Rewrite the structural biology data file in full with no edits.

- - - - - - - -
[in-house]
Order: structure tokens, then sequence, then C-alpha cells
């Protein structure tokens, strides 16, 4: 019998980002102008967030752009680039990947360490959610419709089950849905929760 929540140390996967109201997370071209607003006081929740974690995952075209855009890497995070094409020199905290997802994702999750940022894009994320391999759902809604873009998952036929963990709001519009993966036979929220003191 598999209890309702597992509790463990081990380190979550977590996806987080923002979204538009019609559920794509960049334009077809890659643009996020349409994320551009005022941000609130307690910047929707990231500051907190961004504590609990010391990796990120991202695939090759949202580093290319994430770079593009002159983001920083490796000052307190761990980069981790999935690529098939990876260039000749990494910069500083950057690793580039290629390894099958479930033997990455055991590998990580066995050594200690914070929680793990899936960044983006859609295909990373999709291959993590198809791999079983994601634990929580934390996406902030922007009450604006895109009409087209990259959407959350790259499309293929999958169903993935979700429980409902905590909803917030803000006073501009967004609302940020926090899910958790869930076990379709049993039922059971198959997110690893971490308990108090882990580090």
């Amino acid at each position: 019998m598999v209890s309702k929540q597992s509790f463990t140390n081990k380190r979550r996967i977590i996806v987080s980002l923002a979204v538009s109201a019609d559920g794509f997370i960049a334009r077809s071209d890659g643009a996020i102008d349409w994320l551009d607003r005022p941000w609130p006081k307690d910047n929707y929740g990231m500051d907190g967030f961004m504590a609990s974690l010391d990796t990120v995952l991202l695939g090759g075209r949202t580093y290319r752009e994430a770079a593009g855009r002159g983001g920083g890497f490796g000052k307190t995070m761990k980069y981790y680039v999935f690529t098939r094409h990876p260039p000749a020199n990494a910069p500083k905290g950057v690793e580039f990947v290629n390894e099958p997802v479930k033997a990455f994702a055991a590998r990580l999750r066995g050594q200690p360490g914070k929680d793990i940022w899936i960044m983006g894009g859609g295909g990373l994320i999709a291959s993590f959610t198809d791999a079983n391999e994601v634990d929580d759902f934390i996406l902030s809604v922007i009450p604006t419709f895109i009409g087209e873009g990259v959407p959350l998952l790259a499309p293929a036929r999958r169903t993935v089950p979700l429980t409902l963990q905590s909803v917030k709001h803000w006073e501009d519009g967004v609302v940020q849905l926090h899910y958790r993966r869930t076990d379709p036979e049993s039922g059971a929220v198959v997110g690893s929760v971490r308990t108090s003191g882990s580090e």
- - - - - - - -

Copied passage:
[in-house]
Order: structure tokens, then sequence, then C-alpha cells
């Protein structure tokens, strides 16, 4: 019998980002102008967030752009680039990947360490959610419709089950849905929760 929540140390996967109201997370071209607003006081929740974690995952075209855009890497995070094409020199905290997802994702999750940022894009994320391999759902809604873009998952036929963990709001519009993966036979929220003191 598999209890309702597992509790463990081990380190979550977590996806987080923002979204538009019609559920794509960049334009077809890659643009996020349409994320551009005022941000609130307690910047929707990231500051907190961004504590609990010391990796990120991202695939090759949202580093290319994430770079593009002159983001920083490796000052307190761990980069981790999935690529098939990876260039000749990494910069500083950057690793580039290629390894099958479930033997990455055991590998990580066995050594200690914070929680793990899936960044983006859609295909990373999709291959993590198809791999079983994601634990929580934390996406902030922007009450604006895109009409087209990259959407959350790259499309293929999958169903993935979700429980409902905590909803917030803000006073501009967004609302940020926090899910958790869930076990379709049993039922059971198959997110690893971490308990108090882990580090």
């Amino acid at each position: 019998m598999v209890s309702k929540q597992s509790f463990t140390n081990k380190r979550r996967i977590i996806v987080s980002l923002a979204v538009s109201a019609d559920g794509f997370i960049a334009r077809s071209d890659g643009a996020i102008d349409w994320l551009d607003r005022p941000w609130p006081k307690d910047n929707y929740g990231m500051d907190g967030f961004m504590a609990s974690l010391d990796t990120v995952l991202l695939g090759g075209r949202t580093y290319r752009e994430a770079a593009g855009r002159g983001g920083g890497f490796g000052k307190t995070m761990k980069y981790y680039v999935f690529t098939r094409h990876p260039p000749a020199n990494a910069p500083k905290g950057v690793e580039f990947v290629n390894e099958p997802v479930k033997a990455f994702a055991a590998r990580l999750r066995g050594q200690p360490g914070k929680d793990i940022w899936i960044m983006g894009g859609g295909g990373l994320i999709a291959s993590f959610t198809d791999a079983n391999e994601v634990d929580d759902f934390i996406l902030s809604v922007i009450p604006t419709f895109i009409g087209e873009g990259v959407p959350l998952l790259a499309p293929a036929r999958r169903t993935v089950p979700l429980t409902l963990q905590s909803v917030k709001h803000w006073e501009d519009g967004v609302v940020q849905l926090h899910y958790r993966r869930t076990d379709p036979e049993s039922g059971a929220v198959v997110g690893s929760v971490r308990t108090s003191g882990s580090e």